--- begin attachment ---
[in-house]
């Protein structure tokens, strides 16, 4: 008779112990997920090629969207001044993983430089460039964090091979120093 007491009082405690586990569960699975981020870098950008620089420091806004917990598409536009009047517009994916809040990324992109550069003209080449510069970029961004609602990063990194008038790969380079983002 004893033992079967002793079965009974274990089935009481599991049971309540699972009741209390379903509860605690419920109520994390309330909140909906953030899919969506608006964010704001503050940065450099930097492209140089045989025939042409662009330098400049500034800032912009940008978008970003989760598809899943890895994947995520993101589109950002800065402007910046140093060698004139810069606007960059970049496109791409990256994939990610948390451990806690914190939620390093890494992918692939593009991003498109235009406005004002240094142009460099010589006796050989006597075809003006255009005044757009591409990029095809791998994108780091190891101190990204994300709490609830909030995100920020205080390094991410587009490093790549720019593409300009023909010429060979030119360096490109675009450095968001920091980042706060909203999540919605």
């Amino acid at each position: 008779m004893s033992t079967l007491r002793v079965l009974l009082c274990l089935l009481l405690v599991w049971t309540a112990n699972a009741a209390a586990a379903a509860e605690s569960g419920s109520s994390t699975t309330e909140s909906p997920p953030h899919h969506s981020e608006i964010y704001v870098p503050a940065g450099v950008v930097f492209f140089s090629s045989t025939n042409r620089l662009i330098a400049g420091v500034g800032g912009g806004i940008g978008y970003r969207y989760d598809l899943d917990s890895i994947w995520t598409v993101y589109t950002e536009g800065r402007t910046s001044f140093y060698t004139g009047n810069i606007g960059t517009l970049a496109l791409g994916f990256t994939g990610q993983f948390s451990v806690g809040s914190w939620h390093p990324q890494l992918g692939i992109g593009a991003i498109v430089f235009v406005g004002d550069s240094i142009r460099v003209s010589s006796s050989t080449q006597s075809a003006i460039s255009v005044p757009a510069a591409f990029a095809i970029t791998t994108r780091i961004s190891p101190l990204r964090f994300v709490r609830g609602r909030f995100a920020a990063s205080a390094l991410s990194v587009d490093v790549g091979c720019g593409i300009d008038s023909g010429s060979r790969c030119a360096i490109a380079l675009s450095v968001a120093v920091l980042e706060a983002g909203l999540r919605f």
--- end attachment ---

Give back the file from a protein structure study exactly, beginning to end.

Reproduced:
[in-house]
């Protein structure tokens, strides 16, 4: 008779112990997920090629969207001044993983430089460039964090091979120093 007491009082405690586990569960699975981020870098950008620089420091806004917990598409536009009047517009994916809040990324992109550069003209080449510069970029961004609602990063990194008038790969380079983002 004893033992079967002793079965009974274990089935009481599991049971309540699972009741209390379903509860605690419920109520994390309330909140909906953030899919969506608006964010704001503050940065450099930097492209140089045989025939042409662009330098400049500034800032912009940008978008970003989760598809899943890895994947995520993101589109950002800065402007910046140093060698004139810069606007960059970049496109791409990256994939990610948390451990806690914190939620390093890494992918692939593009991003498109235009406005004002240094142009460099010589006796050989006597075809003006255009005044757009591409990029095809791998994108780091190891101190990204994300709490609830909030995100920020205080390094991410587009490093790549720019593409300009023909010429060979030119360096490109675009450095968001920091980042706060909203999540919605």
């Amino acid at each position: 008779m004893s033992t079967l007491r002793v079965l009974l009082c274990l089935l009481l405690v599991w049971t309540a112990n699972a009741a209390a586990a379903a509860e605690s569960g419920s109520s994390t699975t309330e909140s909906p997920p953030h899919h969506s981020e608006i964010y704001v870098p503050a940065g450099v950008v930097f492209f140089s090629s045989t025939n042409r620089l662009i330098a400049g420091v500034g800032g912009g806004i940008g978008y970003r969207y989760d598809l899943d917990s890895i994947w995520t598409v993101y589109t950002e536009g800065r402007t910046s001044f140093y060698t004139g009047n810069i606007g960059t517009l970049a496109l791409g994916f990256t994939g990610q993983f948390s451990v806690g809040s914190w939620h390093p990324q890494l992918g692939i992109g593009a991003i498109v430089f235009v406005g004002d550069s240094i142009r460099v003209s010589s006796s050989t080449q006597s075809a003006i460039s255009v005044p757009a510069a591409f990029a095809i970029t791998t994108r780091i961004s190891p101190l990204r964090f994300v709490r609830g609602r909030f995100a920020a990063s205080a390094l991410s990194v587009d490093v790549g091979c720019g593409i300009d008038s023909g010429s060979r790969c030119a360096i490109a380079l675009s450095v968001a120093v920091l980042e706060a983002g909203l999540r919605f």